Hi. My name is John, and I’m a COVID Longhauler.
So before we begin, let me set the scene a bit by saying this: Toxic optimism is annoying. Christian toxic optimism is even worse.
I have suffered for extended periods of time under more than a few clouds without a lining of any remotely precious metal, and God has repeatedly given me more than I can handle (which, by the way, isn’t even in the Bible, and if you try the 1 Corinthians 10:13 argument I will fight you with my ninja skills because you’re misrepresenting the text and that’s just adding to the Christian toxic positivity).
Today I found my stupid silver lining in this stupid Longhaulers journey: COVID might have just saved my life.
Yeah, yeah, yeah, God’s hand is in all things, blah blah blah. Whatevs. I’ll still stab you with a cocktail fork if you take what I’m about to write and say “God used COVID to save you! Glory be unto Him!” because, by that insane reasoning, the Almighty has also used COVID to kill 500,000-plus others and that just doesn’t seem like a good “God’s got this” trade for little old me.
Just. Save. It.
As part of my search for answers as to why I have the Longhauler symptoms I have, I decided it was long overdue to find out why my sleep is so God-awful (see what I did there? See? See?). For basically my entire adult life, I have had trouble sleeping. Sometimes I have trouble getting to sleep. Sometimes I have trouble staying asleep. Sometimes, for a few months or so, I’ll wake up for good at ungodly hours. (God, I’m good).
When COVID hit, exhaustion crushed me. Then, like that annoying relative, exhaustion decided not to leave. Yet there I would be, wide awake at 3:30 a.m., looking up at the ceiling dreading another long day of Longhauler symptoms.
So a week ago I slept like this:
That’s thirty, count ’em, THIRTY different wires hooked up to various parts of my body. As if that wasn’t uncomfortable enough, a really nice young woman named Yvonne told me she’d be monitoring me all night via two cameras in different positions over my one-night bed and a microphone that could pick up any of my often profane sleep talking.
M’kay, sleep well!
I actually did sleep, though I didn’t make eye contact with Yvonne in the morning for fear I had said or done something embarrassing while she was enjoying a 3 a.m. snack and watching me toss and turn like I watch episodes of The Walking Dead.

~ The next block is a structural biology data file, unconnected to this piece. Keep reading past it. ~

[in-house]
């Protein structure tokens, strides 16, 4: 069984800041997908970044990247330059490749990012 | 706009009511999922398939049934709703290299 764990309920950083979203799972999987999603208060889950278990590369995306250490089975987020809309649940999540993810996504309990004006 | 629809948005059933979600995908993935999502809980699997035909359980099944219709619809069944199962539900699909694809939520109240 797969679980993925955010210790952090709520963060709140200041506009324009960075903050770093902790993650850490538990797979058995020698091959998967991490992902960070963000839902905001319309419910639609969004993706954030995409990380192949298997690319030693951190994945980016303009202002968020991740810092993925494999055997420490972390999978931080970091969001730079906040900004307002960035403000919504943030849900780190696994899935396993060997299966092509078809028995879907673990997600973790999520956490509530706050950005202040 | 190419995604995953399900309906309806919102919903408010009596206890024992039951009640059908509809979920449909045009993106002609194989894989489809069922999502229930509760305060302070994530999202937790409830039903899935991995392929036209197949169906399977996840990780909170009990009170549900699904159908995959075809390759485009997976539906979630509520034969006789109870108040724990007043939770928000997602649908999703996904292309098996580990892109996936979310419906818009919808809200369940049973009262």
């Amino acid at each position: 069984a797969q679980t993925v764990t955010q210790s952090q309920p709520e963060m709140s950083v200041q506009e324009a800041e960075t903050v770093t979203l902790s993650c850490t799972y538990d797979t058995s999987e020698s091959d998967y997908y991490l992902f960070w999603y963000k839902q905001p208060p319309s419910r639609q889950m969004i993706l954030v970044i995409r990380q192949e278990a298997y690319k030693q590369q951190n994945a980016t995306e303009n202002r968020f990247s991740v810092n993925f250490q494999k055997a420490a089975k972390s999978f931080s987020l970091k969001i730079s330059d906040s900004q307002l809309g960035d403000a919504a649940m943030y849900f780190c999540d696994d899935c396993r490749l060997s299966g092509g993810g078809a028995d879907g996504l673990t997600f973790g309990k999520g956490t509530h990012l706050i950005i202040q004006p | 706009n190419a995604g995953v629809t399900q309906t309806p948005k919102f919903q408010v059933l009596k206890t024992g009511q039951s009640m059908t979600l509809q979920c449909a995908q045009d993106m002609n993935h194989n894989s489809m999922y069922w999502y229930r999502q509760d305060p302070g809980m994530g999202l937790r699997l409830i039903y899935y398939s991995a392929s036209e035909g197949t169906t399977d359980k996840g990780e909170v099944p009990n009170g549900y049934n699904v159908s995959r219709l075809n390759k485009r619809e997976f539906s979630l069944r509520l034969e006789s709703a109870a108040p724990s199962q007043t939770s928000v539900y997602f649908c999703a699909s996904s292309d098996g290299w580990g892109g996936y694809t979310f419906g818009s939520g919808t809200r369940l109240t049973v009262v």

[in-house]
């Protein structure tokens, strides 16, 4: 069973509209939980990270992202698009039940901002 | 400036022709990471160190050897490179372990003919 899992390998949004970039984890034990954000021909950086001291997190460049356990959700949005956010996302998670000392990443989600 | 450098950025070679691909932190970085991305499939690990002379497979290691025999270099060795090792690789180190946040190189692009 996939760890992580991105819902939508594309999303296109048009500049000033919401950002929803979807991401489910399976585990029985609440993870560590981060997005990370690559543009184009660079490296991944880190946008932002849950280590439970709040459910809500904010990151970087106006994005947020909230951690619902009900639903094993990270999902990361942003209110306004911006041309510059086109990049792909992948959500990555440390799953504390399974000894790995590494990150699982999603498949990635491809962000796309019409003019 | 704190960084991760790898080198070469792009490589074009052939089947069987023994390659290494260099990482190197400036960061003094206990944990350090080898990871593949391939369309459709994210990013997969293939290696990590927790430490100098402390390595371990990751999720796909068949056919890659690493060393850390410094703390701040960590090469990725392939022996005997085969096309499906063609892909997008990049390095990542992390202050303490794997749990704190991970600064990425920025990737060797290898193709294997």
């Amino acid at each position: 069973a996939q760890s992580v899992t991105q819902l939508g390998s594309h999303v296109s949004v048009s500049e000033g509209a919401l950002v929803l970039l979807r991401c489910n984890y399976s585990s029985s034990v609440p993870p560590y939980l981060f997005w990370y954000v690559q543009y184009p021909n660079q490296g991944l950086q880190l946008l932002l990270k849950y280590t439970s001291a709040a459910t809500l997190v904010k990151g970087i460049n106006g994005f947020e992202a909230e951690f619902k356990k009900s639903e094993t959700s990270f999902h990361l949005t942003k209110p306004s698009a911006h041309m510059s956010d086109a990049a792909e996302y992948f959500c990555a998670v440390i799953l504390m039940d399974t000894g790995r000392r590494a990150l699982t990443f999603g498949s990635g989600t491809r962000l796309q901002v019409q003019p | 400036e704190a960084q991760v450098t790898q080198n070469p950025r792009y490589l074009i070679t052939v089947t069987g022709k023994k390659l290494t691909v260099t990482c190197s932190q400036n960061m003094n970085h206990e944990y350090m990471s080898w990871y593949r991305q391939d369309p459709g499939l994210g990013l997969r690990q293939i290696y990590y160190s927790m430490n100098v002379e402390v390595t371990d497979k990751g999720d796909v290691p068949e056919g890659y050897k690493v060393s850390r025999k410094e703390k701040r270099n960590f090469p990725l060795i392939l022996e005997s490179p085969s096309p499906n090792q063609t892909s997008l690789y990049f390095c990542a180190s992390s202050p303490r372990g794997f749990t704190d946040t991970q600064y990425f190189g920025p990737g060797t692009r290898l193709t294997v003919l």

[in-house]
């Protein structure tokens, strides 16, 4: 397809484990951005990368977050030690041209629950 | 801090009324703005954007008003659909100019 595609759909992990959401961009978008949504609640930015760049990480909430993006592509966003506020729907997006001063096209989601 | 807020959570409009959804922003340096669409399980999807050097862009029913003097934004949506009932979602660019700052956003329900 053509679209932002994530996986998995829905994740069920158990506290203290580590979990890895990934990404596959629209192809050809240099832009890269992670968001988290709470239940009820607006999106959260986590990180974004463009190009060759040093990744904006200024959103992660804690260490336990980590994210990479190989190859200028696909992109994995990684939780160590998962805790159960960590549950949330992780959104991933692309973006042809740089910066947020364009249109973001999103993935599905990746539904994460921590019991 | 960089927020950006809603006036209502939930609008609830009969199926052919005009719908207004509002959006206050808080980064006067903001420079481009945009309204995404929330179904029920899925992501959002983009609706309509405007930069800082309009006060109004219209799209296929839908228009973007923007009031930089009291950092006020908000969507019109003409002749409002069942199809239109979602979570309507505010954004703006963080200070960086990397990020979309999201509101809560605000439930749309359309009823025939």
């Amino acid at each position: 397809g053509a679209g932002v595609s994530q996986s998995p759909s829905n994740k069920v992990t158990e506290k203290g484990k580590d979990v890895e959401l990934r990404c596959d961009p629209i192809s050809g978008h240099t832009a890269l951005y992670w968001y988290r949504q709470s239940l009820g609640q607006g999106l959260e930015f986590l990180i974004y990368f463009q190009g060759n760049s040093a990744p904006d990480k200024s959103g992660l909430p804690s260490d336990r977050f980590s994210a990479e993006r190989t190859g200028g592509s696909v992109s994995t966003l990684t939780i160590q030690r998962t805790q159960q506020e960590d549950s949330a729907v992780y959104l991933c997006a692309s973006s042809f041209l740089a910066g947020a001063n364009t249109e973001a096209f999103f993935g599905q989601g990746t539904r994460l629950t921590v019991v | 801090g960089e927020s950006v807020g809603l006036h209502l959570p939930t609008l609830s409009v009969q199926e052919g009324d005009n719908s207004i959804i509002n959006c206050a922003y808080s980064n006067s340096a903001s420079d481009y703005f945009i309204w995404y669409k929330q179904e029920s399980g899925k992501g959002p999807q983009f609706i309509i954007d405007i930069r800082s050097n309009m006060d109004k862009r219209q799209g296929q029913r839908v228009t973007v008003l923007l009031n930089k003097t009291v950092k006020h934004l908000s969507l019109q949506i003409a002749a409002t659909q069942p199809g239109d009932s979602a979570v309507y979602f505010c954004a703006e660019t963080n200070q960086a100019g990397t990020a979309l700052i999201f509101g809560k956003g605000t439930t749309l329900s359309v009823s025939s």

Then I went to work and waited for the results.
Today, I got them.
Apparently, during the eight-hour study, I stopped breathing or struggled to breathe 53 times every hour.
Now, not breathing once in one hour is something that would have led me to say, “Umm, waitwhaaat?”
“You have severe obstructive sleep apnea,” a voice said through my phone while I sat there with my jaw hanging open like a high school mouth-breather jock. “Your oxygen level dipped to as low as 83 percent during the night.”
Now, 83 percent? That’s something I can get behind. That was a dream score in high school math.
“It should be in the low to mid 90s at night,” said the voice.
So we’re not going on John’s Scale of Math Success here. Got it. Moving on…
What’s coming next is a call from a medical equipment provider, who will schedule me for a fitting for an APAP (don’t you dare call it a CPAP) machine. This is not the thing I had ever hoped to introduce to my marital bed, but, from what I understand based on the fact that I freaking stopped breathing fifty-three freaking times in one freaking hour is something my wife and I are going to have with us as long as she or I keep breathing. (Too soon? Meh. I’ll allow it.)
So let’s get this crap out of the way: Thank you, COVID. Thank you for saving my stupid freaking life. Thank you for providing a stupid silver lining to all this stupid Longhaul stuff and giving some of the stupidly awesome people in my stupid life reasons to spout some stupid toxic positivity. Blah. Blah. Blah.
Seriously, folks, this news has me rocked. I am by no means fit but I am always by no means fat. So erase that as a possible cause for what I shall henceforth call “My Death Sleep.” Though my parents refuse to get their own sleep studies, the fact that both make children from neighboring counties weep with their snores and that I have witnessed my father not breathing while sleeping on more than one occasion leads my neurologist (AKA, Dr. Sleep) to believe this is a genetic thing.
Oh, and she says I have a big tongue, so there’s that.
The APAP slinger is supposed to call me in “one to two business days,” which means I have “one to two business days” of trying to fall asleep knowing that I basically die once a minute.
Somehow, I don’t think this is going to help the whole insomnia situation.